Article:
The West at sunset 5

Is the human species choosing extinction?

Mark Steyn writes about P. D. James’s novel The Children of Men:

The Children of Men endures as a meditation on the west at sunset. It is a quick read – a short book on a bigger question than anything roiling the news cycle …

Baroness James’s tale is set in Britain in the near future, in a world that is infertile: the last newborn babe emerged from the womb in 1995, and since then nothing.

Pets are doted on as child-substitutes, and churches hold christening ceremonies for cats.

The unneeded toys are burned, except for the dolls, which childless women seize on as the nearest thing to a baby and wheel through the streets. …

Sex itself becomes a bit of a chore. The authorities frantically sponsor state porn emporia promoting ever more recherché forms of erotic activity in an effort to reverse the populace’s flagging sexual desire just in case man’s seed should recover its potency. Alas, to no avail. … A bold conceit, at least to those who believe that shorn of all those boring procreation hang-ups we can finally be free to indulge our sexual appetites to the full.

[The] novel is set in the near future – very near in fact, next year, 2021 – in a world that is impotent, literally. The human race can no longer breed. The last children, the “Omega” generation born in 1995, are now adult. Schoolhouses are abandoned and villages are dying as an ever more elderly citizenry prefers for security reasons to cluster in urban centers. As the narrator writes:

The children’s playgrounds in our parks have been dismantled. For the first twelve years after Omega the swings were looped up and secured, the slides and climbing frames left unpainted. Now they have finally gone and the asphalt playgrounds have been grassed over or sown with flowers like small mass graves. The toys have been burnt, except for the dolls, which have become for some half-demented women a substitute for children… The children’s books have been systematically removed from our libraries. Only on tapes and records do we now hear the voices of children, only on film or on television programs do we see the bright, moving images of the young …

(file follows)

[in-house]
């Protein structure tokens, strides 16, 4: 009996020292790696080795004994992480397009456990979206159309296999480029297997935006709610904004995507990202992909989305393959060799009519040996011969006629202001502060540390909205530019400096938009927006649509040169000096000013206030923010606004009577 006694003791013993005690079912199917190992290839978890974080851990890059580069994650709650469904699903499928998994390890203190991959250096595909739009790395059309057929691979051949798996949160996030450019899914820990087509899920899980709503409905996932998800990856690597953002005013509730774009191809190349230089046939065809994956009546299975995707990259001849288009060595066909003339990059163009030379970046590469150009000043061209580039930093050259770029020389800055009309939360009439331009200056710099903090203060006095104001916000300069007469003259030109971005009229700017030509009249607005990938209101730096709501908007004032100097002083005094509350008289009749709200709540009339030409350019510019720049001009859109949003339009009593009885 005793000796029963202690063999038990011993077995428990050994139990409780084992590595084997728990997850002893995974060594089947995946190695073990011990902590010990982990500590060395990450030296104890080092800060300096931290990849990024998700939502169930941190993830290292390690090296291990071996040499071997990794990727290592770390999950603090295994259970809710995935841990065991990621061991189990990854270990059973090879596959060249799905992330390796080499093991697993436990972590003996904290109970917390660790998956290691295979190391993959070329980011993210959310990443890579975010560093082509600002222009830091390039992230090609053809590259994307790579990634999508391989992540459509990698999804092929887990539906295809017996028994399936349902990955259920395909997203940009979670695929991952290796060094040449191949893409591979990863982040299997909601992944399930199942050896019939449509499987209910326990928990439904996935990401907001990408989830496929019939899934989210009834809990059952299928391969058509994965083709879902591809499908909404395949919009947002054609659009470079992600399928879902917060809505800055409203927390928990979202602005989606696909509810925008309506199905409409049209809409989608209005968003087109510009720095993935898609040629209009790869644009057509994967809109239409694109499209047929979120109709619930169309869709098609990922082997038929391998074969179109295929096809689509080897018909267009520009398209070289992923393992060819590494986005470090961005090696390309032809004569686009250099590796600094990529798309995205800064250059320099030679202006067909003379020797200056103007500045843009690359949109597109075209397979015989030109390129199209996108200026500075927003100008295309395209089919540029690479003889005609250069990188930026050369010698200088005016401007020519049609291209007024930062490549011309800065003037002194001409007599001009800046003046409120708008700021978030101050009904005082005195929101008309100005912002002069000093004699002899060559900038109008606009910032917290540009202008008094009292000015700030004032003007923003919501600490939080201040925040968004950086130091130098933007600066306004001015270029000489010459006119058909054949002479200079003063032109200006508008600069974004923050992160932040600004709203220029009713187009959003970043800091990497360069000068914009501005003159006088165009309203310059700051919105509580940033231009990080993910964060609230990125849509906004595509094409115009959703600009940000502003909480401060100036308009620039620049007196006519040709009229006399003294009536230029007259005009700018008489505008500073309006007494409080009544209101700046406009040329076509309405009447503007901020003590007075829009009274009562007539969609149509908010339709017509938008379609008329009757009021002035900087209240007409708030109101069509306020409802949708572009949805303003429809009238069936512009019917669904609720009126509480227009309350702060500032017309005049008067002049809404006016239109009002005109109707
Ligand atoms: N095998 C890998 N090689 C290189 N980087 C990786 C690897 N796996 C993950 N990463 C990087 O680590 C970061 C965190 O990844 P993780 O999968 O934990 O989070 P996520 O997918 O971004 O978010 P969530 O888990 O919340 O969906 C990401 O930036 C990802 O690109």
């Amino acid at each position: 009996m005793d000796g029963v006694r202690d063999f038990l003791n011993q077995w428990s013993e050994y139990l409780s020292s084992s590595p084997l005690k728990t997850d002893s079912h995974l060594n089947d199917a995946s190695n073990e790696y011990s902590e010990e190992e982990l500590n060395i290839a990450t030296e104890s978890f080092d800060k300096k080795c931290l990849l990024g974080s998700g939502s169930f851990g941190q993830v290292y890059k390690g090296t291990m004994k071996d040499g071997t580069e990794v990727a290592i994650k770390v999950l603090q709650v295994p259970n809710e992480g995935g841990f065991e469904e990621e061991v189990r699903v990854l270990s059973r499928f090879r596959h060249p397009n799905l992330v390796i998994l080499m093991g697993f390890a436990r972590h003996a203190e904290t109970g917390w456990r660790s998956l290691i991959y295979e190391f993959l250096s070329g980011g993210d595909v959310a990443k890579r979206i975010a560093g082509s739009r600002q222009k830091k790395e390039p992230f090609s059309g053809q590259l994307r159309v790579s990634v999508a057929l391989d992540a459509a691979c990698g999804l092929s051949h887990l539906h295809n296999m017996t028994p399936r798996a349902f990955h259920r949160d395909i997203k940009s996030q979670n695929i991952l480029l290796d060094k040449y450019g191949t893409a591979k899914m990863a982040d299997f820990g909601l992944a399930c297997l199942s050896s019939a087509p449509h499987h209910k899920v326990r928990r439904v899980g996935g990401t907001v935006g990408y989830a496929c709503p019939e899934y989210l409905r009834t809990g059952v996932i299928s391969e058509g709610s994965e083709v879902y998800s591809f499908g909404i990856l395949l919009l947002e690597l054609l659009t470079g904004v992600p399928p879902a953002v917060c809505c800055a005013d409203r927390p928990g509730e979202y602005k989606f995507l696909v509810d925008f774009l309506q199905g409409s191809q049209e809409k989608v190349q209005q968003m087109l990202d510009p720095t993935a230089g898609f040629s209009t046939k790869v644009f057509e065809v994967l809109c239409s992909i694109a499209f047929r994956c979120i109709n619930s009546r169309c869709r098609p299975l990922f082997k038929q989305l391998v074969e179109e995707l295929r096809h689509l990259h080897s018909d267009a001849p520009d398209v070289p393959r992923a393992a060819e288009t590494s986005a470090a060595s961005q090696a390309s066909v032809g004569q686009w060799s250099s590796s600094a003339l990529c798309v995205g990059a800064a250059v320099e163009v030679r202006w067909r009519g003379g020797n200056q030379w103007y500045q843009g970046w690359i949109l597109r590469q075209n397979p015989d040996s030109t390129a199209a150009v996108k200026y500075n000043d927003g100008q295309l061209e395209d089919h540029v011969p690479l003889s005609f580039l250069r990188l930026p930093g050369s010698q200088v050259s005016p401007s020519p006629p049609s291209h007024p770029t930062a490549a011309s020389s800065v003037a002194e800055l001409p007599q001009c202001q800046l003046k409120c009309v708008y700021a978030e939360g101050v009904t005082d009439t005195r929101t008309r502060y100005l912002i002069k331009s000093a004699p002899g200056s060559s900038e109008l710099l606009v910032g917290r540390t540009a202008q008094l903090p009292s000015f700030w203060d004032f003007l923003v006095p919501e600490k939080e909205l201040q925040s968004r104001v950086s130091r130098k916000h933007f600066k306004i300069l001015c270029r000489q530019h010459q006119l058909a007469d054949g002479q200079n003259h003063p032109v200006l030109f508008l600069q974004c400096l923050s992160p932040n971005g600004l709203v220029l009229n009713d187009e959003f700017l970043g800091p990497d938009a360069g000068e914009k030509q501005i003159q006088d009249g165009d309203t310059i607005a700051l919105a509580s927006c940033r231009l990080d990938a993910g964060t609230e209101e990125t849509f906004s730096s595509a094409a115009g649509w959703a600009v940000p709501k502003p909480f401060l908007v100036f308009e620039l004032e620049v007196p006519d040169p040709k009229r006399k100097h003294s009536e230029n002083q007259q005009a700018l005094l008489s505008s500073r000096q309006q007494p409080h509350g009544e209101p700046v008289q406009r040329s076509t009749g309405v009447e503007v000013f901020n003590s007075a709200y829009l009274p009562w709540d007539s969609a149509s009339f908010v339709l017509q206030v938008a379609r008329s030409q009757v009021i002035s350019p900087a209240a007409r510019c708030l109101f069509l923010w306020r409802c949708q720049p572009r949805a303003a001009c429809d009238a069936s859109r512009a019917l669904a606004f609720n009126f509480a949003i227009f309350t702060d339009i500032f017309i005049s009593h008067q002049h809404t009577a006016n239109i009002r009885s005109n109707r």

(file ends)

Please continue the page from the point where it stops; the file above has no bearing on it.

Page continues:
In one of the most striking scenes in the book, a fawn is seen happily loping round the altar in the chapel of Magdalen [pronounced Maudlin – ed] College in Oxford. … “Bloody animals,” rages the Magdalen chaplain. “They’ll have it all soon enough. Why can’t they wait?” It is an image of utter civilizational ruin … all lost to the beasts and the jungle:

In the [James] book, the “Warden of England” … knows an aging population wants “security, comfort, pleasure”, not untrammeled liberties. One discerns something similar in the west’s acceptance of Covid impositions: elderly societies will tend to be risk-averse, even if it means obeying orders to stay inside for six months.

P. D. James’s short novel is about loss of societal purpose in society: the symptoms are already well advanced in ours – convenience euthanasia, collapsed birth rates, [routine abortion, legal infanticide, sterilization by transgendering – ed], wild animals reclaiming empty villages on the East German plain, the rejection of the past that necessarily accompanies the abandonment of a future… It is a world of the middle-aged and old, a society on its last waltz.

So is the human species choosing extinction?

Unlikely? Impossible? Mark Steyn describes how Japan is already very like the society P. D. James visualizes. And it is not even a socialist country.

Socialism is the fast lane to despair and death.

If America chooses socialism this coming November, then certainly there is a Death Wish epidemic that will wreck our marvelous civilization.

Will it also put an end to the Human Age?

Posted under Commentary, Japan, Socialism by Jillian Becker on Friday, August 21, 2020

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